11. Ovarian stem cells and neo-oogenesis: A breakthrough in reproductive biology research

    Directory of Open Access Journals (Sweden)

    S Mooyottu1


    Full Text Available The concept of ovarian stem cells which can replenish the ovarian reserve in postnatal mammalian females is a revolutionary breakthrough in reproductive biology. This idea overturned the central dogma existed in female reproductive physiology. Contradicting the popular belief that oogenesis does not occur in post natal life, researchers proved the existence of putative stem cells in ovary, which can supply functional follicles in post natal ovaries. Even though the idea of neo-oogenesis in postnatal ovaries in normal conditions is controversial, the isolation and manipulation of ovarian stem cells have got tremendous application in medical, veterinary and animal production fields. [Veterinary World 2011; 4(2.000: 89-91

  12. Marketization of Collective-owned Rural Land: A Breakthrough in Shenzhen, China

    Directory of Open Access Journals (Sweden)

    Yonghua Zou


    Full Text Available This study focuses on analyzing the ongoing land policy reform that allows collective-owned rural land transactions in the open market in Shenzhen, China. Employing a case study method, we investigate this land policy evolution through description and contextual analysis. We argue that the existing dual-track land administration system, within which the state administers market transactions, has contributed to numerous social problems, such as urban land scarcity, inefficiency of land resource allocation, and exacerbated social injustice. Following the recent actions of the central government, a collective-owned rural land parcel in Shenzhen was officially transferred in November 2013, an action viewed as a landmark step in reforming the current dual-track land system. Though the generalization of Shenzhen’s experiment nationwide faces significant barriers, Shenzhen’s breakthrough in liberalization of the rural land market indicates that China is moving toward a potential new round of land policy revolution.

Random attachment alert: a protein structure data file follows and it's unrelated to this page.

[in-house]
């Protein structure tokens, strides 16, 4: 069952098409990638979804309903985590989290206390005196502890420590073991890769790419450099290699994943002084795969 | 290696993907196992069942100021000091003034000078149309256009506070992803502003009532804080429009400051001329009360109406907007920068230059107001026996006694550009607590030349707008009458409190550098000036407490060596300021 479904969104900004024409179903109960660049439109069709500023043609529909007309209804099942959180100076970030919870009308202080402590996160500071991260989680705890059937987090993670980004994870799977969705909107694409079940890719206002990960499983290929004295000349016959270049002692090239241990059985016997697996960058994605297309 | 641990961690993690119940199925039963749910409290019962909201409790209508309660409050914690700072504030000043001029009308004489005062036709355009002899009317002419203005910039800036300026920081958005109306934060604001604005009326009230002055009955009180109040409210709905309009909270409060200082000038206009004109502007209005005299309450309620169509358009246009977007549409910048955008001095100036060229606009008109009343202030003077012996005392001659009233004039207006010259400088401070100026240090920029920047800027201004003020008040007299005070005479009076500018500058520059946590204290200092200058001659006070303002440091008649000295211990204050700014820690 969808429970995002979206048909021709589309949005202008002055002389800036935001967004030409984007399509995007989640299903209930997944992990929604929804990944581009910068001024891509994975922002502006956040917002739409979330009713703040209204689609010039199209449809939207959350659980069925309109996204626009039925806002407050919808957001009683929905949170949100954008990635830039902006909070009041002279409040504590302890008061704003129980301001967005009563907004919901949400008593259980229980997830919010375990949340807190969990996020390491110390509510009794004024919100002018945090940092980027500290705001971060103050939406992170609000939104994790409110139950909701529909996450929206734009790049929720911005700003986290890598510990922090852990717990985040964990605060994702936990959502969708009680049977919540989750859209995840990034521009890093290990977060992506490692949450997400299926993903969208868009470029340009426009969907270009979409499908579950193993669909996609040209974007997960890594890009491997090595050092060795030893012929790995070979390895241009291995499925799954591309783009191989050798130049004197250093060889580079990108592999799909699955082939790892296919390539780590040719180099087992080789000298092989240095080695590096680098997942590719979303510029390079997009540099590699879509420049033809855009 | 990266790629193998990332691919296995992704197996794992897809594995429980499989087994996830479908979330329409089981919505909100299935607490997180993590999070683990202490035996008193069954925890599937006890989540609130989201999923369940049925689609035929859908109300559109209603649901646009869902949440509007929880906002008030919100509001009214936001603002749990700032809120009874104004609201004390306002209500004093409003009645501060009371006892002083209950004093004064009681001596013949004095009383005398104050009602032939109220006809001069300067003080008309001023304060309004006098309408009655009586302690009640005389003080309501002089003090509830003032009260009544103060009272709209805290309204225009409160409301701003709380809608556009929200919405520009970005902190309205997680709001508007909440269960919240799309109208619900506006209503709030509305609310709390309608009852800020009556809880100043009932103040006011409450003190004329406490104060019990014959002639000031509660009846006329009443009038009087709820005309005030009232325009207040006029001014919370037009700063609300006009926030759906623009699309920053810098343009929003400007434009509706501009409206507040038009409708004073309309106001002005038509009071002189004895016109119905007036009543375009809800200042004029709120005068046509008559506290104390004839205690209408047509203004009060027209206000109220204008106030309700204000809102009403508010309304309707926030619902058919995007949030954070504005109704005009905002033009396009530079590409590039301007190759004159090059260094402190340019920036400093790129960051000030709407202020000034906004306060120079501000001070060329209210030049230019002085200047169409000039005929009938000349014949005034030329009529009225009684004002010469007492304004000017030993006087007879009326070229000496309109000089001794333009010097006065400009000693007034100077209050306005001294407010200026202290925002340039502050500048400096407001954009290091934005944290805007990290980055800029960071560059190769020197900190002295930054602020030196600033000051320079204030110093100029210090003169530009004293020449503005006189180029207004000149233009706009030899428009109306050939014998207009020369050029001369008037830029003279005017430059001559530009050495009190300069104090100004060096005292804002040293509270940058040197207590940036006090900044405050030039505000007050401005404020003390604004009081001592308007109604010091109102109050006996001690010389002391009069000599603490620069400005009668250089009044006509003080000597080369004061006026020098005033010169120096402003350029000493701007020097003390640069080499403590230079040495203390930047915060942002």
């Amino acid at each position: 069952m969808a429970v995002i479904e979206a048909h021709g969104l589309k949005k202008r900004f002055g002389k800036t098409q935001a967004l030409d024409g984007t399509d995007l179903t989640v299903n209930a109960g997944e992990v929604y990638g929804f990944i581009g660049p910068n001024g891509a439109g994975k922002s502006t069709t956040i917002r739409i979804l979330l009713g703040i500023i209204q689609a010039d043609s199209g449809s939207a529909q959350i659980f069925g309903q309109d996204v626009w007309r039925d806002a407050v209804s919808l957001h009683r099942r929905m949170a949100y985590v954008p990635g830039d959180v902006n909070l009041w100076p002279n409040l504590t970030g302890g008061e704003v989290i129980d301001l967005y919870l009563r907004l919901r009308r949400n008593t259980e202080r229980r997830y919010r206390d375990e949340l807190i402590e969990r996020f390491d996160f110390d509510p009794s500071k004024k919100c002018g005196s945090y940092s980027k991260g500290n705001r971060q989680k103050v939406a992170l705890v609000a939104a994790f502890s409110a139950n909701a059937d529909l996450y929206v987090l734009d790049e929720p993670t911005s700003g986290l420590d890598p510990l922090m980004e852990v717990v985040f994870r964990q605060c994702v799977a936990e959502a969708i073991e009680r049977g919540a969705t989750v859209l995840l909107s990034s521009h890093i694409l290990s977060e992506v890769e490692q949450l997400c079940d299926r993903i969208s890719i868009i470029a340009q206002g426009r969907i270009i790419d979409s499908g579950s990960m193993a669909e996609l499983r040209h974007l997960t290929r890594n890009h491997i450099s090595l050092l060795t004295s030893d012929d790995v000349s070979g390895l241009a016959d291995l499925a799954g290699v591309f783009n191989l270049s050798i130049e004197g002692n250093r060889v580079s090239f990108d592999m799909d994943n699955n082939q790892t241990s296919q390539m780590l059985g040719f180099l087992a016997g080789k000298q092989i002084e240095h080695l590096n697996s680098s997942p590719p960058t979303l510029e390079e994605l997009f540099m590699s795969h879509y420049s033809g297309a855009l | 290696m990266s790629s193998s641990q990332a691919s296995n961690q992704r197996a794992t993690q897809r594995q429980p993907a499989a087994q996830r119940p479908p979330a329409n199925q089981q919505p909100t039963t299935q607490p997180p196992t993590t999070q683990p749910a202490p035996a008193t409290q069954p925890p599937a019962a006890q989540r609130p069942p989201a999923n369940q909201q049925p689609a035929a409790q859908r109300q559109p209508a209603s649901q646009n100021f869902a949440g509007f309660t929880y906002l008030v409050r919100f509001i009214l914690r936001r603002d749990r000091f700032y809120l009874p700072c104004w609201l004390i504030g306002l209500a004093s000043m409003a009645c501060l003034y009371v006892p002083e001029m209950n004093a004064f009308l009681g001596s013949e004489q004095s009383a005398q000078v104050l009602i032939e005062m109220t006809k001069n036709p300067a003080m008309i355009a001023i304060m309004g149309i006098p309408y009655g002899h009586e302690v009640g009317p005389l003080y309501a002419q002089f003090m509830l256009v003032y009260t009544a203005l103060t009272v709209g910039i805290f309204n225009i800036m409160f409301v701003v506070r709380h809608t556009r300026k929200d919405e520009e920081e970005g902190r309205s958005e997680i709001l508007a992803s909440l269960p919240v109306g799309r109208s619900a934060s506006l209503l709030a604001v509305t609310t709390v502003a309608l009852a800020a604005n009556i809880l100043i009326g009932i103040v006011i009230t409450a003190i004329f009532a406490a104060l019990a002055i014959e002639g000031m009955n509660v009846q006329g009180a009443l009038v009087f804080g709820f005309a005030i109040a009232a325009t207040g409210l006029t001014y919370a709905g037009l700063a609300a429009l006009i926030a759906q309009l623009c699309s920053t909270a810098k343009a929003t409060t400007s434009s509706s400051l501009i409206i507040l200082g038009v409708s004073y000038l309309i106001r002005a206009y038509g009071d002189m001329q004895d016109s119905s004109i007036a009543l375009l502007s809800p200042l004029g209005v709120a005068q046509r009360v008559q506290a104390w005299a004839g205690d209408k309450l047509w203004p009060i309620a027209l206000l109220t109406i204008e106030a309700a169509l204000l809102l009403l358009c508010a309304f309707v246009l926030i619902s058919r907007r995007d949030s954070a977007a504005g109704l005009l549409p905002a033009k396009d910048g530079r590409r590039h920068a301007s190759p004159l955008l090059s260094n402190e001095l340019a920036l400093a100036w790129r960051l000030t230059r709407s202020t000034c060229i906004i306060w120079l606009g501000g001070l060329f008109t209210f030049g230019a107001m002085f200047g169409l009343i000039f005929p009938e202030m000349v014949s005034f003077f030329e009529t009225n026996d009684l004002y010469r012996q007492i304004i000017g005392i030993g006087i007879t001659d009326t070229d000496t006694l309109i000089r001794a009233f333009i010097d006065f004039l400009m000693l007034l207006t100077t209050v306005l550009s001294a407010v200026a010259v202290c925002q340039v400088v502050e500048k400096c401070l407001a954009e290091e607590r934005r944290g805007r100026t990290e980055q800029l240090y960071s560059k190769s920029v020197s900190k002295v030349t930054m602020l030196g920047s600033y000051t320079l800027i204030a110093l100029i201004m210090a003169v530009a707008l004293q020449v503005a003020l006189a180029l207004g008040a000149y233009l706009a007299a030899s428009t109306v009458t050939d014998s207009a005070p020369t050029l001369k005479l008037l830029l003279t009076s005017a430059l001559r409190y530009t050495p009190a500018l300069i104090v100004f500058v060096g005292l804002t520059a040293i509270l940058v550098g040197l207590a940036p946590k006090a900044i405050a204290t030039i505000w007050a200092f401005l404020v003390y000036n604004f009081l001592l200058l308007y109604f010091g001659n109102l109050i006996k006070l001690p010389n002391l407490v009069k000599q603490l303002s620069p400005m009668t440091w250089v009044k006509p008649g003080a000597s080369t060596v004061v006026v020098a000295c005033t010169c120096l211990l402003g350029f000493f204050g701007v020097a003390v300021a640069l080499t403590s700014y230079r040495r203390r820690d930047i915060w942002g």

13. [Human Primordial Germ Cell Specification--Breakthrough In Culture and Hopes for Therapeutic Utilization]. (United States)

    Magnúsdóttir, Erna


    Germ cells are the precursors to the gametes that carry genetic and epigenetic information between human generations and generate a new individual. Because germ cells are specified early during embryogenesis, at the time of embryo implantation, they are inaccessible for research. Our understanding of their biology has therefore developed slowly since their identification over one hundred years ago. As a result of research into the properties of human and mouse embryonic stem cells and primordial germ cells, scientists have now succeeded in efficiently generating human primordial germ cells in culture by embryonic stem cell and induced pluripotent stem cell culture. In this review we will discuss the state of our knowledge of human primordial germ cells and how research into the pluripotent properties of human and mouse embryonic germ cells has led to this breakthrough. In addition we will discuss the possible utilization of a cell culture system of human primordial germ cells for research into and treatment of germ cell related abnormalities.